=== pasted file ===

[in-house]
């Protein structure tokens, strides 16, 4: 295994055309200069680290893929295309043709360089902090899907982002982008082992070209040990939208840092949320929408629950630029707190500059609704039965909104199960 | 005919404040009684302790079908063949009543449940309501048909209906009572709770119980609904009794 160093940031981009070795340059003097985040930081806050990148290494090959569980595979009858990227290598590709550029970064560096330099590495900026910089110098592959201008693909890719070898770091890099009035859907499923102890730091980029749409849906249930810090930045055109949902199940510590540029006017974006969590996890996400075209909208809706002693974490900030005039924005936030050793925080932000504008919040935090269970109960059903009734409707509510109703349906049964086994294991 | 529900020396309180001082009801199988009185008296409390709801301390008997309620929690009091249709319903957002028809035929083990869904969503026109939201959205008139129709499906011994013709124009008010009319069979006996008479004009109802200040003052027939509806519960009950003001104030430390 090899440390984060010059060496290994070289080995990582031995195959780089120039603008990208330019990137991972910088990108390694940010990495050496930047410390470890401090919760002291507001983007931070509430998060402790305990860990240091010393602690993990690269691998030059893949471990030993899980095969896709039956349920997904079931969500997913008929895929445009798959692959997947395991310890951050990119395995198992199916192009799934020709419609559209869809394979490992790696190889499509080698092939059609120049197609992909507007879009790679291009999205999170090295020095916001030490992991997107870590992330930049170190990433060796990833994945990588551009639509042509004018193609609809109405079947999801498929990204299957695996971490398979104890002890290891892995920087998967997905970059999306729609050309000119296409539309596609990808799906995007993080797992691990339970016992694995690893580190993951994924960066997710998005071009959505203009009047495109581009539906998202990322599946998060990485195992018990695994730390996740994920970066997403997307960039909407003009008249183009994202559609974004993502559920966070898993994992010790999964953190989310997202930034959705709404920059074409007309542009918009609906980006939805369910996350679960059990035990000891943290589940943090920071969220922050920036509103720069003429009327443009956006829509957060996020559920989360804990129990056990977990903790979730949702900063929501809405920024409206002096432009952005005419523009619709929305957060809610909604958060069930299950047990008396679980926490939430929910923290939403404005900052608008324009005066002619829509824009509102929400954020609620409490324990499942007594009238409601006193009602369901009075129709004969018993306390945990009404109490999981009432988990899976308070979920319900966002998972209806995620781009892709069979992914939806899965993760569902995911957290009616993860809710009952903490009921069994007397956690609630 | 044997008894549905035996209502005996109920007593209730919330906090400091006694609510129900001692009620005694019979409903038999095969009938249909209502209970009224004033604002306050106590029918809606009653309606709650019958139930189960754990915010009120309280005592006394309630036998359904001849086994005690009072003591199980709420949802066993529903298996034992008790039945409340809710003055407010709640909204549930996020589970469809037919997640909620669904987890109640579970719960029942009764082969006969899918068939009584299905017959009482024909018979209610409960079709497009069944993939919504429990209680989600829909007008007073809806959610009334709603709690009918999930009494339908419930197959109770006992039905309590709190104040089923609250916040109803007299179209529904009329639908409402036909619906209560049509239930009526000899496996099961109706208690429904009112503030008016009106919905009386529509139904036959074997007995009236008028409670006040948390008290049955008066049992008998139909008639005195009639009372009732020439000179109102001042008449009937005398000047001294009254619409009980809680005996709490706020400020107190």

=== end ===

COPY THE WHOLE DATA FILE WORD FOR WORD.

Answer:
[in-house]
């Protein structure tokens, strides 16, 4: 295994055309200069680290893929295309043709360089902090899907982002982008082992070209040990939208840092949320929408629950630029707190500059609704039965909104199960 | 005919404040009684302790079908063949009543449940309501048909209906009572709770119980609904009794 160093940031981009070795340059003097985040930081806050990148290494090959569980595979009858990227290598590709550029970064560096330099590495900026910089110098592959201008693909890719070898770091890099009035859907499923102890730091980029749409849906249930810090930045055109949902199940510590540029006017974006969590996890996400075209909208809706002693974490900030005039924005936030050793925080932000504008919040935090269970109960059903009734409707509510109703349906049964086994294991 | 529900020396309180001082009801199988009185008296409390709801301390008997309620929690009091249709319903957002028809035929083990869904969503026109939201959205008139129709499906011994013709124009008010009319069979006996008479004009109802200040003052027939509806519960009950003001104030430390 090899440390984060010059060496290994070289080995990582031995195959780089120039603008990208330019990137991972910088990108390694940010990495050496930047410390470890401090919760002291507001983007931070509430998060402790305990860990240091010393602690993990690269691998030059893949471990030993899980095969896709039956349920997904079931969500997913008929895929445009798959692959997947395991310890951050990119395995198992199916192009799934020709419609559209869809394979490992790696190889499509080698092939059609120049197609992909507007879009790679291009999205999170090295020095916001030490992991997107870590992330930049170190990433060796990833994945990588551009639509042509004018193609609809109405079947999801498929990204299957695996971490398979104890002890290891892995920087998967997905970059999306729609050309000119296409539309596609990808799906995007993080797992691990339970016992694995690893580190993951994924960066997710998005071009959505203009009047495109581009539906998202990322599946998060990485195992018990695994730390996740994920970066997403997307960039909407003009008249183009994202559609974004993502559920966070898993994992010790999964953190989310997202930034959705709404920059074409007309542009918009609906980006939805369910996350679960059990035990000891943290589940943090920071969220922050920036509103720069003429009327443009956006829509957060996020559920989360804990129990056990977990903790979730949702900063929501809405920024409206002096432009952005005419523009619709929305957060809610909604958060069930299950047990008396679980926490939430929910923290939403404005900052608008324009005066002619829509824009509102929400954020609620409490324990499942007594009238409601006193009602369901009075129709004969018993306390945990009404109490999981009432988990899976308070979920319900966002998972209806995620781009892709069979992914939806899965993760569902995911957290009616993860809710009952903490009921069994007397956690609630 | 044997008894549905035996209502005996109920007593209730919330906090400091006694609510129900001692009620005694019979409903038999095969009938249909209502209970009224004033604002306050106590029918809606009653309606709650019958139930189960754990915010009120309280005592006394309630036998359904001849086994005690009072003591199980709420949802066993529903298996034992008790039945409340809710003055407010709640909204549930996020589970469809037919997640909620669904987890109640579970719960029942009764082969006969899918068939009584299905017959009482024909018979209610409960079709497009069944993939919504429990209680989600829909007008007073809806959610009334709603709690009918999930009494339908419930197959109770006992039905309590709190104040089923609250916040109803007299179209529904009329639908409402036909619906209560049509239930009526000899496996099961109706208690429904009112503030008016009106919905009386529509139904036959074997007995009236008028409670006040948390008290049955008066049992008998139909008639005195009639009372009732020439000179109102001042008449009937005398000047001294009254619409009980809680005996709490706020400020107190």